This article originally appeared on The Media Consortium.
The Senate passed its healthcare bill in the early morning hours of Christmas Eve. Senate Majority Leader Harry Reid had to make major compromises to secure the votes of fence-sitters like senators Ben Nelson and Joe Lieberman. Reid sacrificed the public option to keep Lieberman on board and tightened the bill’s abortion restrictions to placate Nelson.
Next, representatives from the House and the Senate will merge their respective bills in a conference committee, creating a single piece of legislation that both houses will vote on. If the conference report passes both houses, it will proceed to the president’s desk to be signed into law. Conference will start after the winter recess. The whole process could be complete by late January.
Despite the Senate compromises, there’s still plenty for progressives to like in the new bill. Kevin Drum lists some of the bill’s positive attributes in Mother Jones:
Insurers have to take all comers: They can’t turn you down for a preexisting condition or cut you off after you get sick.
Community rating: Within a few broad classes, everyone gets charged the same amount for insurance.
Individual mandate, which would require everyone to have health insurance. (Remember how we all argued that this was a progressive feature back when John Edwards and Hillary Clinton were championing it during the primaries?) On the progressive upside, a mandate would bring down costs and share risk more equitably. However, progressives realize that without a public option, it means forcing people to buy the insurance companies’ crappy product.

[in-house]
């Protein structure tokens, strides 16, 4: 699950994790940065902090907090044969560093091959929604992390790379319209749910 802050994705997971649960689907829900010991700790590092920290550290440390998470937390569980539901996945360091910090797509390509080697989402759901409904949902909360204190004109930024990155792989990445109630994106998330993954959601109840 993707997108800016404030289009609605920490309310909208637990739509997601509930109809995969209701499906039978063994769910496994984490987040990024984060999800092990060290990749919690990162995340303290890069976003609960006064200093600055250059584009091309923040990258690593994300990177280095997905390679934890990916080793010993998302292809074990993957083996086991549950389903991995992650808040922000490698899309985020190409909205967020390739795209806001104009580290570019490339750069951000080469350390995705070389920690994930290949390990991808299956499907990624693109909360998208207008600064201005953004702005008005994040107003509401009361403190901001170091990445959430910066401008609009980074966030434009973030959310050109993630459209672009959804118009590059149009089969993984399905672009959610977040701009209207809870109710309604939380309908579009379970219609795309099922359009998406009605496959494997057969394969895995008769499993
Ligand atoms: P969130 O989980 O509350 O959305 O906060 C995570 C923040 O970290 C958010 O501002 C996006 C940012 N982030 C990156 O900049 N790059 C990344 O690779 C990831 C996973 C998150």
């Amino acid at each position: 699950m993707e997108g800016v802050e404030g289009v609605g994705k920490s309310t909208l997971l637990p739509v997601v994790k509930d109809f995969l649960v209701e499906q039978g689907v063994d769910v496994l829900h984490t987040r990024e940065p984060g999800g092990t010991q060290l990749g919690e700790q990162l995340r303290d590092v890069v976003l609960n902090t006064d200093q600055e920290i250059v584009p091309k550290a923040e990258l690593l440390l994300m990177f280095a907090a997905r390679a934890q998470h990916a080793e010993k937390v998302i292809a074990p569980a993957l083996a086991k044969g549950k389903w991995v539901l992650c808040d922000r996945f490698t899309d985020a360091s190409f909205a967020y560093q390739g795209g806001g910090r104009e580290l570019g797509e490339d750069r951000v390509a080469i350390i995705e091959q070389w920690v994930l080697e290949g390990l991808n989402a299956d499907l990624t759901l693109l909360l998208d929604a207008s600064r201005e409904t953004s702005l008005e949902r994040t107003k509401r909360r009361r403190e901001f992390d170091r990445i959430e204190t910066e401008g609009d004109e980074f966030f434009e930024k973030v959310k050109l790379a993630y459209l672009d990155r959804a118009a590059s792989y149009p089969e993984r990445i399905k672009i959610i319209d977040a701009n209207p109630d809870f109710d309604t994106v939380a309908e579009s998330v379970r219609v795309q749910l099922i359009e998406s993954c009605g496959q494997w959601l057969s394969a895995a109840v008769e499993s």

A significant expansion of Medicaid.
Subsidies for low and middle income workers that keeps premium costs under 10 percent of income.
Limits on ER charges to low-income, uninsured emergency patients.
Caps on out-of-pocket expenses
A broad range of cost-containment measures
A dedicated revenue stream to support all this.
The House version of the healthcare bill has a public option. In theory, the public option could be added back in in conference, but even the most optimistic progressives have given up hope on that score. If the public option rose from the ashes, Lieberman could filibuster the conference report, and no one doubts he’d do it. So no matter how tough and savvy House Speaker Nancy Pelosi is, she won’t have much leverage in conference. One way or another, Pelosi can probably pass just about anything that comes out of conference. Reid still has the Sword of Damocles hanging over his head.
That doesn’t mean that everything is set in stone, though. J. Lester Feder of The Nation discusses what’s left to be worked out in conference. Feder says the big three areas up for discussion are affordability, enforceability and financing. Compared to the House bill, Senate version offers larger insurance subsidies, but also weaker protections against high out-of-pocket costs.